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Starting a money talk can be awkward. But these tips may make it easier.

Talking to your boss, partner, or child about money? We got you.

Starting a money talk can be awkward. But these tips may make it easier.
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TD Ameritrade

Talking about money is tricky business.

Think about it. Many of us share the most intimate details of our lives with friends and coworkers and even on social media. But money? That's still as taboo as it's ever been, and talking about it can get uncomfortable really quickly.


I know, right?! GIF via "Maleficent."

That doesn't change the fact, though, that there are important conversations many people need to have about money. Avoiding them can hurt our relationships and our financial health or those of our loved ones.

So where do you even start? And once you start, where do you go?

Whether you're cleaning the house, going to the gym, or asking someone out, no doubt the act of simply getting started can be a tough one. Just imagine having to do that with the money talk!

Luckily, we've gathered some helpful tips to get you started on three essential money conversations: with your boss, your partner, and your kids.

Tip #1: How to ask your boss for a raise

Help them help you. GIF via "The Office."

It may not seem super helpful, but the answer really is just ask (but be well-prepared, of course!).

Sounds easy enough. Yet for some reason, not many people do it. In a PayScale survey, 57% said they've never negotiated for a higher salary. We know it can be a scary thing to do, but you'll never know unless you ask, right?

Luckily, the numbers are in your favor. According to another survey by PayScale, 75% of workers who asked for a raise actually got one. Which is awesome, but don't forget to ask yourself an important question too: Why do you deserve the raise?

Once you answer that, you'll have an easier time getting the ball rolling and will be much more confident sealing the deal.

Tip #2: How to talk to your partner about money

Don't let it go here. GIF via "The Princess Bride."

The answer: honestly.

Clearly, this is a given. But when it comes to money, sometimes we need a reminder.

In a 2014 survey, one 1 in 3 adults admitted to committing financial infidelity on their partner. And that can manifest itself in a variety of ways — whether it's not being upfront about your spending habits, hiding your financial history, or just making secret purchases.

There's a reason money is the #1 cause of stress in a relationship, and arguments about money are a big predictor of divorce. But it doesn't have to be that way. By being honest at the onset and talking about money on a regular basis, couples can start a healthy dialogue that'll give everyone a much better grasp of how to deal with finances down the road.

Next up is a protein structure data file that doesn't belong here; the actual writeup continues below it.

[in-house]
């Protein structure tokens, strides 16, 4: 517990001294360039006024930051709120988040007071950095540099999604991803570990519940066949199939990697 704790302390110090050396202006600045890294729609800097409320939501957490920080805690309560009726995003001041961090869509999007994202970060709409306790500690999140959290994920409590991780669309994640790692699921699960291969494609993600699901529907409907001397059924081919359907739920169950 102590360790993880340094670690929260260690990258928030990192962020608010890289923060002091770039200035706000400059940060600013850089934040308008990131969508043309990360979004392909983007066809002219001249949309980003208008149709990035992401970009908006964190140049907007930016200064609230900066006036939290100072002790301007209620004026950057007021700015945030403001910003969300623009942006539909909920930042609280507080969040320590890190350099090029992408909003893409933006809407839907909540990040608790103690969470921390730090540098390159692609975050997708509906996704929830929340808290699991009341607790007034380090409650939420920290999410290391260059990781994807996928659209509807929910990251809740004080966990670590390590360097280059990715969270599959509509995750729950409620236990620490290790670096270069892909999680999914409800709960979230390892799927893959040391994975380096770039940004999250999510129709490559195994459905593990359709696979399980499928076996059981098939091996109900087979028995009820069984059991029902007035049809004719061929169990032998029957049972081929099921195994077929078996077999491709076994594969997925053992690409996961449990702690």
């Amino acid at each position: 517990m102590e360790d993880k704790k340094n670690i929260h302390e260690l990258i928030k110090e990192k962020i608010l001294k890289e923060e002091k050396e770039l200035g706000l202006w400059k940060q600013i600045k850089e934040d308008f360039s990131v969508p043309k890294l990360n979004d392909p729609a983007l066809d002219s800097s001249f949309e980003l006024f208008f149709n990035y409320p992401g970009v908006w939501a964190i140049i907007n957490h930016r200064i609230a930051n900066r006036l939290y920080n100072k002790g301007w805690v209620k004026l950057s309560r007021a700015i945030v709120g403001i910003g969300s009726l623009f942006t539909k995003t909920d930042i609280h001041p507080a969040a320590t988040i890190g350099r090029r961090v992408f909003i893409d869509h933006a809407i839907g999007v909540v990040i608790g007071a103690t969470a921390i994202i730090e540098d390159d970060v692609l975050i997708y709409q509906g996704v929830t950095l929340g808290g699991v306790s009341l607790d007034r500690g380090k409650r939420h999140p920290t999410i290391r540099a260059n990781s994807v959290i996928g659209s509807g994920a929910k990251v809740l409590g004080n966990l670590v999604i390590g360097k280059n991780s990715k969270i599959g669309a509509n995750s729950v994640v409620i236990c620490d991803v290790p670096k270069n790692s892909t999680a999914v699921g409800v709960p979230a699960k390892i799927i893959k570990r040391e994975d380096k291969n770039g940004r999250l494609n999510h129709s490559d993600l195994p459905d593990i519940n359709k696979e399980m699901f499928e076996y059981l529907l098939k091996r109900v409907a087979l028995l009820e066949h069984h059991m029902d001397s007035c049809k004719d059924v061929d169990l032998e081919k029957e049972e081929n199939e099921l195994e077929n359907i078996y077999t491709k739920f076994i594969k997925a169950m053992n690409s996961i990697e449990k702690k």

Tip #3: How to teach your kids about money

This is clearly what NOT to do. GIF via "Black-ish."

The answer: WITH GAMES!

Money and math are rarely the most exciting topics for kids. And that's where playing games comes in! Susan Beacham, CEO of Money Savvy Generation, tells U.S. News, "Games become something you can use to open the discussion, so it's not always you preaching about money."

You can try a classic board game like Monopoly. Or download a fun educational app for them. Or even pretend to be a customer in your kid's make-believe store. The important thing is that kids learn the nuances of what's going on each step of the way, so that they become familiar with financial literacy early on.

It can be intimidating to talk about money, but there are ways to make it a little easier.

Taking that first step can be challenging, especially in this area, but having a plan of attack certainly eases the burden. Now that you have some starting points, the next step is to do just that — start!

If you've never seen a Maori haka performed, you're missing out.

The Maori are the indigenous peoples of New Zealand, and their language and customs are an integral part of the island nation. One of the most recognizable Maori traditions outside of New Zealand is the haka, a ceremonial dance or challenge usually performed in a group. The haka represents the pride, strength, and unity of a tribe and is characterized by foot-stamping, body slapping, tongue protrusions, and rhythmic chanting.

Haka is performed at weddings as a sign of reverence and respect for the bride and groom and are also frequently seen before sports competitions, such as rugby matches.

Here's an example of a rugby haka:

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